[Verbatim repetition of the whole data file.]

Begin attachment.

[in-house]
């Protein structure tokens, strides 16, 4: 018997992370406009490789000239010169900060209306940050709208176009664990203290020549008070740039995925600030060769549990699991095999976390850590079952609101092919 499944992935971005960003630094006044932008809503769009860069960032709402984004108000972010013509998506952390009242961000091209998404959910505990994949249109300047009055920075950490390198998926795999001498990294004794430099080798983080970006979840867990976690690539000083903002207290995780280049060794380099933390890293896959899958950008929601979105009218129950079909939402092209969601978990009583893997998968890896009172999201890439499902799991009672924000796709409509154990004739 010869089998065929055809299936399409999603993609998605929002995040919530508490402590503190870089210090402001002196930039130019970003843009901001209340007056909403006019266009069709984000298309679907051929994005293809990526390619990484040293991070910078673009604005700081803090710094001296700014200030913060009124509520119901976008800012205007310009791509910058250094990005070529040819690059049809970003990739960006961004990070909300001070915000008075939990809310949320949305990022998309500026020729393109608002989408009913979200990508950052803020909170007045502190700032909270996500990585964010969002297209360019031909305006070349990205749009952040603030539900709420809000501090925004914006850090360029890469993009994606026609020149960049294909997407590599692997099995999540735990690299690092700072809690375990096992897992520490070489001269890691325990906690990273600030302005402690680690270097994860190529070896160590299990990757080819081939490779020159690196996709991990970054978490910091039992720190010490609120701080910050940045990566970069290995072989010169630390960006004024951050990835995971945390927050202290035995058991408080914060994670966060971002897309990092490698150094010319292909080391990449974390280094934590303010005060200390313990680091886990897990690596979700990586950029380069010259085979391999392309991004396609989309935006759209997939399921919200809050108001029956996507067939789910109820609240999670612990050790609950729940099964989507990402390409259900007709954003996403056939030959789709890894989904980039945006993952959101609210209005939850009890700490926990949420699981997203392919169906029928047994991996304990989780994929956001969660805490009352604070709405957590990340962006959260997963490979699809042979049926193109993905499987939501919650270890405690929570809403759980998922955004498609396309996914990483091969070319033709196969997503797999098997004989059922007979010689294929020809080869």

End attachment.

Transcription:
[in-house]
């Protein structure tokens, strides 16, 4: 018997992370406009490789000239010169900060209306940050709208176009664990203290020549008070740039995925600030060769549990699991095999976390850590079952609101092919 499944992935971005960003630094006044932008809503769009860069960032709402984004108000972010013509998506952390009242961000091209998404959910505990994949249109300047009055920075950490390198998926795999001498990294004794430099080798983080970006979840867990976690690539000083903002207290995780280049060794380099933390890293896959899958950008929601979105009218129950079909939402092209969601978990009583893997998968890896009172999201890439499902799991009672924000796709409509154990004739 010869089998065929055809299936399409999603993609998605929002995040919530508490402590503190870089210090402001002196930039130019970003843009901001209340007056909403006019266009069709984000298309679907051929994005293809990526390619990484040293991070910078673009604005700081803090710094001296700014200030913060009124509520119901976008800012205007310009791509910058250094990005070529040819690059049809970003990739960006961004990070909300001070915000008075939990809310949320949305990022998309500026020729393109608002989408009913979200990508950052803020909170007045502190700032909270996500990585964010969002297209360019031909305006070349990205749009952040603030539900709420809000501090925004914006850090360029890469993009994606026609020149960049294909997407590599692997099995999540735990690299690092700072809690375990096992897992520490070489001269890691325990906690990273600030302005402690680690270097994860190529070896160590299990990757080819081939490779020159690196996709991990970054978490910091039992720190010490609120701080910050940045990566970069290995072989010169630390960006004024951050990835995971945390927050202290035995058991408080914060994670966060971002897309990092490698150094010319292909080391990449974390280094934590303010005060200390313990680091886990897990690596979700990586950029380069010259085979391999392309991004396609989309935006759209997939399921919200809050108001029956996507067939789910109820609240999670612990050790609950729940099964989507990402390409259900007709954003996403056939030959789709890894989904980039945006993952959101609210209005939850009890700490926990949420699981997203392919169906029928047994991996304990989780994929956001969660805490009352604070709405957590990340962006959260997963490979699809042979049926193109993905499987939501919650270890405690929570809403759980998922955004498609396309996914990483091969070319033709196969997503797999098997004989059922007979010689294929020809080869």